The city authorities have deployed around 29,000 police officers to enforce the lockdown, while countless local security guards are preventing people from entering or leaving areas designated high or medium risk.

One video clip that made the rounds on social media showed security guards beating a teenager in the lobby of a building because he went out to buy steamed buns.

"I was hungry, so I came out to get some mantou," the youngster is heard telling the guards, who beat and kick him, knocking his food to the ground. City authorities later said the guards had been punished.

Residents were initially told they would be allowed to send a designated person to buy groceries every other day, but many have since told RFA that the security guards in many areas aren't allowing anyone to leave.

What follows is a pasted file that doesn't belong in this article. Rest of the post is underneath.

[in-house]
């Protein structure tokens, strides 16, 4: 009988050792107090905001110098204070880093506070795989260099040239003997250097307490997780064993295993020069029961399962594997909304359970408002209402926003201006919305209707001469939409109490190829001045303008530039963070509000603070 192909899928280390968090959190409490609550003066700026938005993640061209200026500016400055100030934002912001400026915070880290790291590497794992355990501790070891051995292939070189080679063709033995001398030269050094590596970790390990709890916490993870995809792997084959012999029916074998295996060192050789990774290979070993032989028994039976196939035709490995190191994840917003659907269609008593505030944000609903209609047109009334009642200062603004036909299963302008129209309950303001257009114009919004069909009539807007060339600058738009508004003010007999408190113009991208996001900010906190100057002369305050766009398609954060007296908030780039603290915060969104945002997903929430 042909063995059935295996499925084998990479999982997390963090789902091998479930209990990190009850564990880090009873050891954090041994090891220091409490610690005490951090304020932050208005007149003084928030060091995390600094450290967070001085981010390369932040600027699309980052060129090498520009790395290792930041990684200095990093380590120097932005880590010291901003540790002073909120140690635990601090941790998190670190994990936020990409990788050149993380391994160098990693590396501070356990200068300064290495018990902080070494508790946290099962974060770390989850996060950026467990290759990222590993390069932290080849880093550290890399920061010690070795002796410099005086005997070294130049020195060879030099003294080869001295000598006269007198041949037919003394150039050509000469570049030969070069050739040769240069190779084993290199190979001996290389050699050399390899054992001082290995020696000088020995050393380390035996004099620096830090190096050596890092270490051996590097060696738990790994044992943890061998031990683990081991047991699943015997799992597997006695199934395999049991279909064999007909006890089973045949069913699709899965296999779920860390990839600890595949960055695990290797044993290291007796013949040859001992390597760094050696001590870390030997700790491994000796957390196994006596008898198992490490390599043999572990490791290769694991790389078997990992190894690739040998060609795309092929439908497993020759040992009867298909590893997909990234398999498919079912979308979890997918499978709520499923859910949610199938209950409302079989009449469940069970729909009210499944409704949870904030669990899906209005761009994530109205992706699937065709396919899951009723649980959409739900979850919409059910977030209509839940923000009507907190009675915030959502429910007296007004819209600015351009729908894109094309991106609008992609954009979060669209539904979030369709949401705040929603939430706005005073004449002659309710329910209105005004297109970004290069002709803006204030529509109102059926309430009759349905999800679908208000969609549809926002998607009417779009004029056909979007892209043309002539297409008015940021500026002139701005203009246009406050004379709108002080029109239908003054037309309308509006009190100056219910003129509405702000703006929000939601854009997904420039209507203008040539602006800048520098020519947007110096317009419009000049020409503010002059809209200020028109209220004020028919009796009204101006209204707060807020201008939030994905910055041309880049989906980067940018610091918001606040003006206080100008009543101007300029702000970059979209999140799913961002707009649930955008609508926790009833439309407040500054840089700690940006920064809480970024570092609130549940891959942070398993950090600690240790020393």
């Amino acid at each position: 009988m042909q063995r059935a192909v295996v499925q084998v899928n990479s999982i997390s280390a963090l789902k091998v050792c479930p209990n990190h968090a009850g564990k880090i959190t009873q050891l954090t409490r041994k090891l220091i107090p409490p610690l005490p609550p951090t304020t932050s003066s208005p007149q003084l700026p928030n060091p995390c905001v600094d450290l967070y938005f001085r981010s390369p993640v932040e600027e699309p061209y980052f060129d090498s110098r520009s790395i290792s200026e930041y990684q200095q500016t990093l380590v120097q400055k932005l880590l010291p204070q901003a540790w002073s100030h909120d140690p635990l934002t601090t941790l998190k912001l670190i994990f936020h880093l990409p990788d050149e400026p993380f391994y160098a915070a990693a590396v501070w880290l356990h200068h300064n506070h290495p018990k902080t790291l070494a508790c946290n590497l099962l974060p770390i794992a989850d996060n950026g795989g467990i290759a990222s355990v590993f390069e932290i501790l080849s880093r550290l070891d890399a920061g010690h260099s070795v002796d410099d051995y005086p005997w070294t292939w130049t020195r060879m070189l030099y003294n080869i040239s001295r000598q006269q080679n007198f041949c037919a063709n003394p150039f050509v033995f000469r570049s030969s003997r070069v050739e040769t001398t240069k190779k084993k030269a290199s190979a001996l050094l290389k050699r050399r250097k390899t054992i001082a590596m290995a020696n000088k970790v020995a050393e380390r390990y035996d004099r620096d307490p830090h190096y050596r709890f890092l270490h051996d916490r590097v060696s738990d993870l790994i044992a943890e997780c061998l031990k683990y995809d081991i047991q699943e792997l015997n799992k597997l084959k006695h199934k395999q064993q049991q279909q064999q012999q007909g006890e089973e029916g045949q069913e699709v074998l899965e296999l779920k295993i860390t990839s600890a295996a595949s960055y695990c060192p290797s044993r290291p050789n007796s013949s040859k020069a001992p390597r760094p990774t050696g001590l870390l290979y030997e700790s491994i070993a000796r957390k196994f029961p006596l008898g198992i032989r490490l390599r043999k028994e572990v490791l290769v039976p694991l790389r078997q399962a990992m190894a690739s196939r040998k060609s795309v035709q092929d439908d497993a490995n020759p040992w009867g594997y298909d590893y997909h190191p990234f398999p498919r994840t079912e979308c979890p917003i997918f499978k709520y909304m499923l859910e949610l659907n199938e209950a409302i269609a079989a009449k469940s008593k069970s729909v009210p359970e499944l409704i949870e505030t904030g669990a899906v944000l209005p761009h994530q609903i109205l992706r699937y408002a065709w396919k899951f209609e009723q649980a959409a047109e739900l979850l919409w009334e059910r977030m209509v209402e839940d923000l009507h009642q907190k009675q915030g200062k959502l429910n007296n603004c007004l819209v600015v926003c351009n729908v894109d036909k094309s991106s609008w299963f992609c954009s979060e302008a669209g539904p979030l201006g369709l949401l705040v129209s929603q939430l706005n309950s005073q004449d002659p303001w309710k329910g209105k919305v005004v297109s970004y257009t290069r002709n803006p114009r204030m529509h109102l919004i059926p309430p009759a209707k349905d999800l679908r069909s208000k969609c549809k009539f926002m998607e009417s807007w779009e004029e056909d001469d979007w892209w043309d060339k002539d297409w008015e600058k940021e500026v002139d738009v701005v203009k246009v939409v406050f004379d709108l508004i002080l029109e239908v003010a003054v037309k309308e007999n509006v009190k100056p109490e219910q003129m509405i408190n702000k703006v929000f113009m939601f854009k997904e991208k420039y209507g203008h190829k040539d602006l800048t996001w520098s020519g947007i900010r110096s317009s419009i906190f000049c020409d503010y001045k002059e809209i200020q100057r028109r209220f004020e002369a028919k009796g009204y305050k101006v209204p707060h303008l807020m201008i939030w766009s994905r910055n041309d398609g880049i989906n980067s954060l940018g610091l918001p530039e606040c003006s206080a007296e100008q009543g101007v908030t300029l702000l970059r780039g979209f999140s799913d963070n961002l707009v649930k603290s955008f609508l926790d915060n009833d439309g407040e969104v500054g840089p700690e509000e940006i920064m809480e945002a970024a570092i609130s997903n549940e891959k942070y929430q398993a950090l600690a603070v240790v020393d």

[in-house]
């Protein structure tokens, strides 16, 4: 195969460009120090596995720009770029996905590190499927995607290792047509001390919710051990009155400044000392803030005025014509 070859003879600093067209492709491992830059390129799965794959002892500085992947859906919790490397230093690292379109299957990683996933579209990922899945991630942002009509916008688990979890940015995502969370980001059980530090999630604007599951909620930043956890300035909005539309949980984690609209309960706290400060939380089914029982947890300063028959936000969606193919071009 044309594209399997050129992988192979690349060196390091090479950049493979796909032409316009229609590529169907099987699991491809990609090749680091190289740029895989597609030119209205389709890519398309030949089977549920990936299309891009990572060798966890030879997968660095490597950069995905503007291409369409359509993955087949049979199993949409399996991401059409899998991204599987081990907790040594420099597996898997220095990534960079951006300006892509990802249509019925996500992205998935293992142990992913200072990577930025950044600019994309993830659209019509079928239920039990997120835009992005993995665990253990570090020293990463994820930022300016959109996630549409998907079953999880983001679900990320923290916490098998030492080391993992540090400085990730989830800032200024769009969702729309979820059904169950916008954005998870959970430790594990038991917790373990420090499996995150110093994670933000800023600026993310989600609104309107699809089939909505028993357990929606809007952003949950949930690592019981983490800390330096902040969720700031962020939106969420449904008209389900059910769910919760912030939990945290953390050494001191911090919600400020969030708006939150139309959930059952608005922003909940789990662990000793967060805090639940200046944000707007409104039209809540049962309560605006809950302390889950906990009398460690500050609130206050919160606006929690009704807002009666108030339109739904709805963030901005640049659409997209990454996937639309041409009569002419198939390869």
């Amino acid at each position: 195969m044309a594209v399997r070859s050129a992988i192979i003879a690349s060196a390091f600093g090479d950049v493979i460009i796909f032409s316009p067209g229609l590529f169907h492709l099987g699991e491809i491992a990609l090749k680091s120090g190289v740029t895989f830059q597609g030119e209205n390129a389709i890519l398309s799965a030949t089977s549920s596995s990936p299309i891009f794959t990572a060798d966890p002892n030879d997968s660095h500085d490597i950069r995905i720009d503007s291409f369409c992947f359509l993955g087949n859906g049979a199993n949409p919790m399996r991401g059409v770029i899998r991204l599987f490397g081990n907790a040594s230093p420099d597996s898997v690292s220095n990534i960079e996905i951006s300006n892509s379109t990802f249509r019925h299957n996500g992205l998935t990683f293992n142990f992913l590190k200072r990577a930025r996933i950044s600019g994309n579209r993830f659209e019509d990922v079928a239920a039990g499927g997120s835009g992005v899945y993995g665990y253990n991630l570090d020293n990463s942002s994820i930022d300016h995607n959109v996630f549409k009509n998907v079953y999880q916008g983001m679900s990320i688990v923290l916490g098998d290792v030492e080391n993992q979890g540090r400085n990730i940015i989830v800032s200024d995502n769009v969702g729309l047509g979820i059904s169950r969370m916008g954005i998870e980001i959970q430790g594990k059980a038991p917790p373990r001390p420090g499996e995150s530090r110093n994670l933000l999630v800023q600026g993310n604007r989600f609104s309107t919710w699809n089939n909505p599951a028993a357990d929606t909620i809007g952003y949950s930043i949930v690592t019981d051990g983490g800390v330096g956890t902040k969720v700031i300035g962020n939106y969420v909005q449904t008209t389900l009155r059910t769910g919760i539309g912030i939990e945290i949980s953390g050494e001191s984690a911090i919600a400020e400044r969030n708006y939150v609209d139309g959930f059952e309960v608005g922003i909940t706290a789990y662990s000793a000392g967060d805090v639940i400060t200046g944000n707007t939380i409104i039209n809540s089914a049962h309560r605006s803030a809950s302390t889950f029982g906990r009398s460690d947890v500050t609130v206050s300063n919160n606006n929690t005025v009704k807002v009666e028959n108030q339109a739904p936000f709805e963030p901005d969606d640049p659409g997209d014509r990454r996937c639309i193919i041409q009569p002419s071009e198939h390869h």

Those who can make it out to buy supplies are finding that prices have skyrocketed, especially of fresh fruit and vegetables, despite a well publicized effort by the government and volunteers to bring fresh produce into the city in large quantities to hand out to beleaguered residents.

One video clip posted to social media showed a man who said he had paid around 40 yuan for 10 capsicum peppers, the same amount for six tomatoes and 40 yuan for two cabbages.

"The vegetable vendor must be making a fortune," the man complains, while showing his haul to friends.

'Spoiled for choice'